Mr Scorsese, can I call you Marty? I’m your biggest fan. Don’t worry, I’m not a stalker, but I must tell you something, then I’ll run, and you’ll never see me again. I’ve watched all your films. You make violence sing, show love is treacherous, turn words into bullets, and stun the audience with these really, really long shots that go on and on and on, even when everyone wants them to stop, because you love cinema, and take cinema to places it’s never been. I always say: you take movies to the movies. You like that one? I thought you would. Don’t leave, please, I have to tell you a story about redemption. It’s my story. You must listen.
A couple of years ago, I got fired from my job in finance, cashed in my severance pay and invested in my dream: a donut shop, where every variety is named after your films. Raging Bull is a fat Berliner packed with raspberry jelly. When you bite the dough, the filling squirts in your face, and it looks like you got punched in the jaw. Taxi Driver is dipped in lemon icing, The Irishman is filled with Bailey’s, and The Color of Money are balls of spots and stripes numbered one to eight. It’s like eating your movies. That’s what my customers tell me. Would you like to eat your movies, Marty? Would you? No? Forget I asked that.
I was foxed by two titles, because they’re similar: Gangs of New York and New York, New York. I went for the second, and deep-fried the taste of your home, Queens, and your alma mater, NYU. It had to be cheesecake. I patented the original New York, New York cheesecake donut, powdered in black and white sugar. Why black and white? Dust and ice. The bipolar seasons of that vile city. Marty, I made this for you.
A bunch of your films don’t work as donuts. Alice Doesn’t Live Here Anymore is too long, Shutter Island too weird and Silence too sad. Here’s where I say sorry, because it’s about the movie that finally won you an Oscar. I put dark chocolate balls on display, labeled with ‘The Departed’. They looked like fat bullet holes, or shadows of donuts, or donut graves. The customers were scared, man. One asked if they had expired. Another claimed they’d infect the rest of the stock. I didn’t sell a single one. The Departed may be a badass movie, but it’s a toxic name for a donut.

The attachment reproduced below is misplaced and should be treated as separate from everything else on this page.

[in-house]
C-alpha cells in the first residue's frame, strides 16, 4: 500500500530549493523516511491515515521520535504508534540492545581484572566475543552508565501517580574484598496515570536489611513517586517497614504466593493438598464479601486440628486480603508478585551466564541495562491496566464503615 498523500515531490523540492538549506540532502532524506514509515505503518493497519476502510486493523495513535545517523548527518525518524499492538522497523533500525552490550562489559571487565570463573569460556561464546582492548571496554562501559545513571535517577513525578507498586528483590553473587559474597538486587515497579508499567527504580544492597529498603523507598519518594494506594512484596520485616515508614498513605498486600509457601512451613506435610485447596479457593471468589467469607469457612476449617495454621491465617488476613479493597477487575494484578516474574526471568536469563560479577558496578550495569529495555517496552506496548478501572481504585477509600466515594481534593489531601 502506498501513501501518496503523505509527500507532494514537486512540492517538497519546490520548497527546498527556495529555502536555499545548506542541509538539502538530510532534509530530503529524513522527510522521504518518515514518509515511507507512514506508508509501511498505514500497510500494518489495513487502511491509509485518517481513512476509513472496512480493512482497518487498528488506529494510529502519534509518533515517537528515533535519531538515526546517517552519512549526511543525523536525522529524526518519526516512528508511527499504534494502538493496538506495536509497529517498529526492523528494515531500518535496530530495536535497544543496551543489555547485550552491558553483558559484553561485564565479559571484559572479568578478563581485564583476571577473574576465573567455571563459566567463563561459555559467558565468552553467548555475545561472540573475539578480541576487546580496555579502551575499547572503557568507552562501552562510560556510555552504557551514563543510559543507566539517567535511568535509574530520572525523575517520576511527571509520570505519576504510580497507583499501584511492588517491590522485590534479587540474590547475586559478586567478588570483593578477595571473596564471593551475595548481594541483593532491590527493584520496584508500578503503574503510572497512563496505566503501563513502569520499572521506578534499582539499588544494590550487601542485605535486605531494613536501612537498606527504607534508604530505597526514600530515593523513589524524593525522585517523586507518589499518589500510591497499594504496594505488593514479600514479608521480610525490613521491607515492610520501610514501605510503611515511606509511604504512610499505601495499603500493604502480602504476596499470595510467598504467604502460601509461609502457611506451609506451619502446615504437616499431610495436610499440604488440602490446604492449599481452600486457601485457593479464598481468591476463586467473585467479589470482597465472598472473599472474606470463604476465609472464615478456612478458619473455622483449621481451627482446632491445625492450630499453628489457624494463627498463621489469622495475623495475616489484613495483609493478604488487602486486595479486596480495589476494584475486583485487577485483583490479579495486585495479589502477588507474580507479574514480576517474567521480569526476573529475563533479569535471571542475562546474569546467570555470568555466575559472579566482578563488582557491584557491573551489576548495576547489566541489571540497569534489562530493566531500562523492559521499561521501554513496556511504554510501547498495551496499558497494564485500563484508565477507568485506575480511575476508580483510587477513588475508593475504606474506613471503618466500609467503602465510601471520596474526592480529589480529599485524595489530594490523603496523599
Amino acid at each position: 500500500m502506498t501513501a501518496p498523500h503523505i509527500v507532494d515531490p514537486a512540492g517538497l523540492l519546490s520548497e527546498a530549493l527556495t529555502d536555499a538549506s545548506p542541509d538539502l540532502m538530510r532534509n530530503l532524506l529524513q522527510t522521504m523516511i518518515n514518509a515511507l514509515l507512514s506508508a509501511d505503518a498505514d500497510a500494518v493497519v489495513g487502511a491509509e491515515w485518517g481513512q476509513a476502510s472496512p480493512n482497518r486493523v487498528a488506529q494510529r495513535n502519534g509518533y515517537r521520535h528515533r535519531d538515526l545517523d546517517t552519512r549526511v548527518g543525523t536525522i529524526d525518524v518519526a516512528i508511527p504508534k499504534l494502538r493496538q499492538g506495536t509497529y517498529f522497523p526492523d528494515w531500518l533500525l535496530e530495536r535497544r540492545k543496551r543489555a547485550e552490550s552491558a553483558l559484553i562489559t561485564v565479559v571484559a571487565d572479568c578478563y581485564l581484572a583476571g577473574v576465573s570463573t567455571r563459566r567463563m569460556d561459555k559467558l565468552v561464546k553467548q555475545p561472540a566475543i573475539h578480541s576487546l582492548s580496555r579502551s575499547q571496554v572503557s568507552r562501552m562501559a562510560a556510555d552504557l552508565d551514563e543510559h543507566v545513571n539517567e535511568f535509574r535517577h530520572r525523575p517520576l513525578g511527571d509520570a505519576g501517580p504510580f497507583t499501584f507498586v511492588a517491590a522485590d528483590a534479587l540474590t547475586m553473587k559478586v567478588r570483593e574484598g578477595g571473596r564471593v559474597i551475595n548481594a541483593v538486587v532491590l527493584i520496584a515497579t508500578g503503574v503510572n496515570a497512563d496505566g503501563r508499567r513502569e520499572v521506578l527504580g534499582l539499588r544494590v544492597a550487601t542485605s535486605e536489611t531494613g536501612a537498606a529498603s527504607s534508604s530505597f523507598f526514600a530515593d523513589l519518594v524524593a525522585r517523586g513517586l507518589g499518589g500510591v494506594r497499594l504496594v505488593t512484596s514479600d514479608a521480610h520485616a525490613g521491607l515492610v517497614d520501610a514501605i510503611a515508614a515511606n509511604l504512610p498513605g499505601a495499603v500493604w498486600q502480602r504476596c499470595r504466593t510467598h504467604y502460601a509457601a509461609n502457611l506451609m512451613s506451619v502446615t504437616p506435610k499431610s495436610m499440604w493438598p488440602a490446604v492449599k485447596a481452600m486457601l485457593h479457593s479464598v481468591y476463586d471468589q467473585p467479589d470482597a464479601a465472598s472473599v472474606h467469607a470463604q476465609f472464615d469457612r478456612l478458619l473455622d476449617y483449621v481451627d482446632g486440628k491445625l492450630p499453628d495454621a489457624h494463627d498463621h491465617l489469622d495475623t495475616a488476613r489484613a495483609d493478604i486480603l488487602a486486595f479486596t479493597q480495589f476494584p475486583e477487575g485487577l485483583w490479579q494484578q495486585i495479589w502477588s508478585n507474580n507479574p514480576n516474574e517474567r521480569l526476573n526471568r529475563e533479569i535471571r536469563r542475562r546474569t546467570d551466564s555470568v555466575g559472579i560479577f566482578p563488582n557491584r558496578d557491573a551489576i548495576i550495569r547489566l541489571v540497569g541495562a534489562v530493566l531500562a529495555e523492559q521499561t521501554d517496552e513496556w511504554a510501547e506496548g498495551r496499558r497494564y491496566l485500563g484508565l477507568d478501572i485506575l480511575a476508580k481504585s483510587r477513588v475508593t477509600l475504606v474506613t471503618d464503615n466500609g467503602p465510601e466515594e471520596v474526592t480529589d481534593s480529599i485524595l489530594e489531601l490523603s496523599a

One title gave me the greatest challenge of my baking career. I had to find the perfect topping, filling or sprinkles for The Last Temptation of Christ. What was my process? I saw Jesus hanging from the cross, his scalp bleeding, and nails skewering his palms and feet. As he fantasized about the pleasures of the flesh, in the foreground of his mind, I pictured a donut.
It needed to be an evil donut. A donut your Mom wouldn’t let you buy. A porno-donut. A donut that traumatized you. It had to be a donut that threatened the foundations of a religion with billions of worshipers. I packed it with all the bad foods: chocolate, jalapeño, vodka, tobacco, coffee, bacon, marshmallow, peanut butter, fruit loops, and M&Ms. It was like biting sin.
There’s a twist. I watched your movie again to see whether my creation echoed the soul of the story, and I was totally wrong. Your Jesus wasn’t a mad pervert. All he wanted was to lead a normal life as a carpenter, and have a nice girlfriend. I needed a new approach.
Now customers browse my display, and say: give me two Berthas, half a dozen Goodfellas, and a Big Shave. They point at a limp, sugar-frosted ring in the corner, with a signpost in its hole, and ask: The Last Temptation of Christ, what’s that?
I say: when we reach the end of our life, we ask ourselves: What choices could have changed my fate? Could I have been a better person to my parents, friends and kids? Could I have been gentler, more forgiving and… and… what donut could I have eaten? And this is the one. This is that donut.
Yes, asks the customer, but what’s it made from?
I’ll never tell, I say.
This intrigues them. They take at least one. Sometimes they buy a box. They come back for more. It’s my bestseller. They dunk it in their coffee and cram it down their throats, but they don’t want to know what it is. Revelation is too frightening for them.
I won’t tell anyone the ingredients. Not even you. Even if The Last Temptation of Christ contains nothing more than flour, milk, sugar, eggs and butter. Even if it’s nothing but the donut stripped bare. Marty, you’re a smart guy, and I know what you’re thinking: could I be giving my customers exactly what they want, and cheating them at the same time?
I can’t say, man. A donut designer never reveals his secrets.
Michael Bird (he/him) is a writer and journalist, with fiction recently published in Porter House Review, Panel Magazine, and Daily Drunk Mag (‘Fry Girl 4Eva’ in the Hello Can I Help You Anthology). As a journalist, he’s investigated organized crime, stray dogs, vampire-hunters, killer home-made drugs, war and organic farming.